Hanukkah celebrates freedom of religionPublished 12:56pm Thursday, April 11, 2013
Column: Guest Column, by Taryn Israel Nechanicky
Last December I received an electronic greeting card from the college I attended and noticed the multiple specific holidays listed and languages used.
The card mentioned holidays of various religions such as Christianity (Christmas), Judaism (Hanukkah), Buddhism (Bodhi Day), Jain, Zorastrian, Hindu (Diwali), Islam, Sikhism, pagan (winter solstice), and Ba’hai. They also mentioned Kwanzaa, an African-American cultural celebration.
There are also cultures and faiths practiced by people in Albert Lea that are relatively new to me. Examples are Druze (a religion) and Karen (an ethnic group and language). Whether in December, or during the other months of the Gregorian calendar, there are religious and cultural festivals celebrated by people of the world’s religions and cultures.
Knowing that this diversity exists is inspiring to me, especially at times of year when much of popular culture centers around Christian holidays such as Christmas and Easter.
As a member of the Human Rights Commission of Albert Lea, I was tasked with sharing information about religious diversity, specifically about holidays celebrated around December. The goal of the Human Rights Commission of Albert Lea is to educate people to prevent discrimination. We aim to foster a community of civility and inclusiveness, a community that is welcoming, curious and engaged in continuous learning about people of diverse gender, sexual orientation, gender identity, age, ability, race, language, nationality and religion.
December is the month when Christmas occurs. I can say with certainty that the majority of the Albert Lea Tribune’s readers, if asked to state their religion, would reply with Christian and are familiar with the holiday of Christmas, its meaning and associated traditions, whether religious or commercial.
Among the various Christian denominations, though, there are diverse ways of celebrating Christmas. For example, Jehovah’s Witnesses, and people in some other Christian denominations believe in Jesus, but they do not use symbols typically associated with Christmas such as Christmas trees, Santa Claus and reindeer. Some Latino cultures celebrate Las Posadas, and there is the Swedish tradition of St. Lucia.
The Jewish holiday of Hanukkah also often falls in December. The Jewish calendar follows a lunar cycle, so Hanukkah is celebrated on the same day of the Jewish calendar each year (the 25th of Kislev), but this corresponds to a different date each year on the calendar used in the United States. In 2012, Hanukkah was celebrated from the evenings of Dec. 8 through Dec. 15. The holiday commemorates an event in Jewish history, when a small group of Jews fought a large and powerful group of people who ultimately destroyed the great Temple of the Jewish people.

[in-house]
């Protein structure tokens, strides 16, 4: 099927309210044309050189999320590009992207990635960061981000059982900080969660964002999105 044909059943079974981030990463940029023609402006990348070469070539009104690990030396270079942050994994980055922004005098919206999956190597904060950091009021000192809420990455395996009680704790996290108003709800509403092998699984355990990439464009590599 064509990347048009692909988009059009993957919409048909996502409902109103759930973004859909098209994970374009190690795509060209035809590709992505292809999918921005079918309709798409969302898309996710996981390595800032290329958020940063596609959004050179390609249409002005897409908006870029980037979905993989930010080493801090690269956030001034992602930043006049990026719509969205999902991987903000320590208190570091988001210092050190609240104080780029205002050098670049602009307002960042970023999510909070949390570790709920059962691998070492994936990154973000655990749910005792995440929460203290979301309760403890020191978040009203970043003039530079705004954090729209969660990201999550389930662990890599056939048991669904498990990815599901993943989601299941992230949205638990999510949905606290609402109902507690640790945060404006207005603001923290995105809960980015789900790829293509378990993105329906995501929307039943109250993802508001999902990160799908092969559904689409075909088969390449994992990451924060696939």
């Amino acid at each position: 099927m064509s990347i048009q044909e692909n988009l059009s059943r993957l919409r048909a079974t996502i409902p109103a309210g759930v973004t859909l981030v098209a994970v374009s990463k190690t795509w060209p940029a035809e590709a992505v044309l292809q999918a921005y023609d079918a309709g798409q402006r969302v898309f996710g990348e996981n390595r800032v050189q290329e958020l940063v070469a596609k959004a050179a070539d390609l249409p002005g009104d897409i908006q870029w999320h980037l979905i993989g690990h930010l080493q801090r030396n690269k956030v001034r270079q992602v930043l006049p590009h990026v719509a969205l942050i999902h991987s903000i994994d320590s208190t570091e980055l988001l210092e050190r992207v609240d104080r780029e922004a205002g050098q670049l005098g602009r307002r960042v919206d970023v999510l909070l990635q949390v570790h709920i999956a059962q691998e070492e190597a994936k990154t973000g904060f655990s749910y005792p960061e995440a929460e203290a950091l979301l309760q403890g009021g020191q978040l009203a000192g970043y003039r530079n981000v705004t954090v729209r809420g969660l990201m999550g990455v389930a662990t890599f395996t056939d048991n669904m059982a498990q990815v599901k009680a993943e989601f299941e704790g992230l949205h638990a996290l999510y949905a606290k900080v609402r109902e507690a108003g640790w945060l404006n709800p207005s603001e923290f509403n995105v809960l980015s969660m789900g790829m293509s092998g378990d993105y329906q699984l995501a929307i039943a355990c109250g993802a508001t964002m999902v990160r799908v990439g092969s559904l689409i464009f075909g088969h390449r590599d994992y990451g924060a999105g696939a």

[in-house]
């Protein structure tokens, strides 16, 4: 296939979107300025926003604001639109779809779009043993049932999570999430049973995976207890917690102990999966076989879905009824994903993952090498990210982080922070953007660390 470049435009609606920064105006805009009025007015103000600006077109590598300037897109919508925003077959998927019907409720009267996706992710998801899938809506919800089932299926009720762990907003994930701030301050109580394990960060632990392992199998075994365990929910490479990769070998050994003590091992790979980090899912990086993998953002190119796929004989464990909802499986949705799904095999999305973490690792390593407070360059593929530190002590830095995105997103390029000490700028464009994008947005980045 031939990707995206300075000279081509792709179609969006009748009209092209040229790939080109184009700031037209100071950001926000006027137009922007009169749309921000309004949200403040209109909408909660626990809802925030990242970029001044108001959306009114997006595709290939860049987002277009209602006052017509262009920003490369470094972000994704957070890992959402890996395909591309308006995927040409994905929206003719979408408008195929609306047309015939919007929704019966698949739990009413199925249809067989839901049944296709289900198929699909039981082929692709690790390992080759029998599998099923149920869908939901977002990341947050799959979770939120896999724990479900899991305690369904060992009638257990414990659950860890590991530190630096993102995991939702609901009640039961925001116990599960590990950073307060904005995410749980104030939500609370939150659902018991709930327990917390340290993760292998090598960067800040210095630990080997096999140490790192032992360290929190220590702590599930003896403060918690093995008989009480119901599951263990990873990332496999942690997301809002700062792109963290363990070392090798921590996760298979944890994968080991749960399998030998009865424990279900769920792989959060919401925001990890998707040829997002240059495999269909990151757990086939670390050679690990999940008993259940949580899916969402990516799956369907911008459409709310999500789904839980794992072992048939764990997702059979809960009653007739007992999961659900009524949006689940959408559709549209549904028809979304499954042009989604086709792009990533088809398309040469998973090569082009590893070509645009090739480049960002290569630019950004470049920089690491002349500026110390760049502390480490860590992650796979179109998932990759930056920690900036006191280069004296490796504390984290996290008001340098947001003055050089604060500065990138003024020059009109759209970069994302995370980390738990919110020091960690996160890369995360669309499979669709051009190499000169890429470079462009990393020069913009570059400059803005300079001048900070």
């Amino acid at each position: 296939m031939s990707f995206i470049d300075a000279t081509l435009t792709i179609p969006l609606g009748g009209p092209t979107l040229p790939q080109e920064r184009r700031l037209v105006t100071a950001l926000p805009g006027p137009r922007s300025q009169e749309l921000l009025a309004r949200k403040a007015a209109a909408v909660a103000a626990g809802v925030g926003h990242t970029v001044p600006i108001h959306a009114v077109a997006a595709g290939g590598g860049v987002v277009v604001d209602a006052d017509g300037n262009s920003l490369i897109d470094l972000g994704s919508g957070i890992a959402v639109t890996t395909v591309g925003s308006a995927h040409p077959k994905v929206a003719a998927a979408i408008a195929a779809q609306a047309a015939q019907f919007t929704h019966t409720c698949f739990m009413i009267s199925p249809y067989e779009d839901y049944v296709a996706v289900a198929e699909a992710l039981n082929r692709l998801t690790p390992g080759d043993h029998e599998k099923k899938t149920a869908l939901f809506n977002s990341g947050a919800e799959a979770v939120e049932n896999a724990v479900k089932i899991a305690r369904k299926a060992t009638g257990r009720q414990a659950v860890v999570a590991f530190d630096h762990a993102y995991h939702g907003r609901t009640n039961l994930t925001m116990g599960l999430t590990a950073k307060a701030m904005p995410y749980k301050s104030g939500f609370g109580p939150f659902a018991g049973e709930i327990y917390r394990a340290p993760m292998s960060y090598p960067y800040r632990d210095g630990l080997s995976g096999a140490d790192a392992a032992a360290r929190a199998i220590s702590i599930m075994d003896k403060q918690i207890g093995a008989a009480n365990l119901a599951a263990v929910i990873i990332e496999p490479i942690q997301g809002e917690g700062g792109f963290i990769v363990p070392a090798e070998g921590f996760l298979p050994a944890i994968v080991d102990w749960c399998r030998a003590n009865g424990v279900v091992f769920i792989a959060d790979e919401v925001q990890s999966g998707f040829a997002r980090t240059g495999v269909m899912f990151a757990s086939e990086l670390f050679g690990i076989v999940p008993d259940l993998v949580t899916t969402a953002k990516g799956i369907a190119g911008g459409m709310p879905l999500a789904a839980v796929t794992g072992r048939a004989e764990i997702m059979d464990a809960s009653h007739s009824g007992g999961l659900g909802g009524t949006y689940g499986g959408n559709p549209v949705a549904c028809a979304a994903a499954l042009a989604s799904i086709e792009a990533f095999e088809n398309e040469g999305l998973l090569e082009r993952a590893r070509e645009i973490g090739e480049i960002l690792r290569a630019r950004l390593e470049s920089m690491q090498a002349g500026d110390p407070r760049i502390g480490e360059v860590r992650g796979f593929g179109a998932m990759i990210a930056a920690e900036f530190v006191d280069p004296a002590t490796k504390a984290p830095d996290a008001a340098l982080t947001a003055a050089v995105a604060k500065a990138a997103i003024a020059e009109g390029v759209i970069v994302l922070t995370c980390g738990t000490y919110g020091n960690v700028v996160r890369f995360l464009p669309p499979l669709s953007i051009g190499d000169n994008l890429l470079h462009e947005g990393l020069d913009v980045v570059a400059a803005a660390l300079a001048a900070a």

In the temple, a menorah was always lit, using a special oil. In cleaning up the remains of the destroyed temple, the Jews found a small amount of oil, enough to light the menorah for only one day. One of the Hanukkah miracles was that the oil lasted for eight days, allowing for time to procure more oil.
To commemorate the miracle of the oil lasting for eight days, we celebrate Hanukkah by lighting candles in a menorah for eight nights, each night adding one more candle, until on the last night, all candles are lit.
Other traditions associated with Hanukkah are eating potato pancakes fried in oil (to commemorate the oil miracle), called latkes, or fried doughnuts, called sufganiyot. Dreidels, a small spinning top are associated with the holiday, too. The dreidel is inscribed with a Hebrew letter on each side, and is a reminder of the great miracle that took place.
Interestingly, Hanukkah is never mentioned in the Bible, but rather is mentioned in ancillary texts and is a relatively minor holiday. There are no requirements to refrain from work, as there are in other Jewish holidays. Major holidays in Judaism are Rosh Hashanna, Yom Kippur and Passover, which recently was celebrated.
I enjoy the larger message or meaning of Hanukkah, which is freedom of religion. At the time of the Hanukkah story, the rulers of the land where the Jews lived forbade Jews from practicing their religion, and speaking their language. Many Jews took on the customs of the conquerors in order to survive, as happened in future periods like the Inquisition and the Holocaust for Jews (this week was Yom Hashoah or Holocaust Remembrance Day), during slavery for African Americans, and during the conquering of Native American lands by European people (think about the boarding schools for tribal children).
This meant not just assimilating but forgoing their traditions and converting religions.
Thankfully, in the United States, the First Amendment of the U.S. Constitution guarantees religious freedom, stating, “Congress shall make no law respecting an establishment of religion, or prohibiting the free exercise thereof.”
I have explained a little bit about Hanukkah, a Jewish holiday, as I am Jewish. Personally, I enjoy learning about religious, ethnic and cultural traditions different than my own.
We have an opportunity to do so in Albert Lea. On Tuesday, Adeel Ahmed will speak about Islam at Southwest Middle School’s auditorium from 6:30 to 8 p.m. Come to learn some facts and myths about this ancient religion, one practiced by Minnesotans across the state. I wish all of the readers of these words compassion, peace and love, as we continue to learn about each other, both our differences and similarities.
Taryn Israel Nechanicky is a member of the Human Rights Commission of Albert Lea.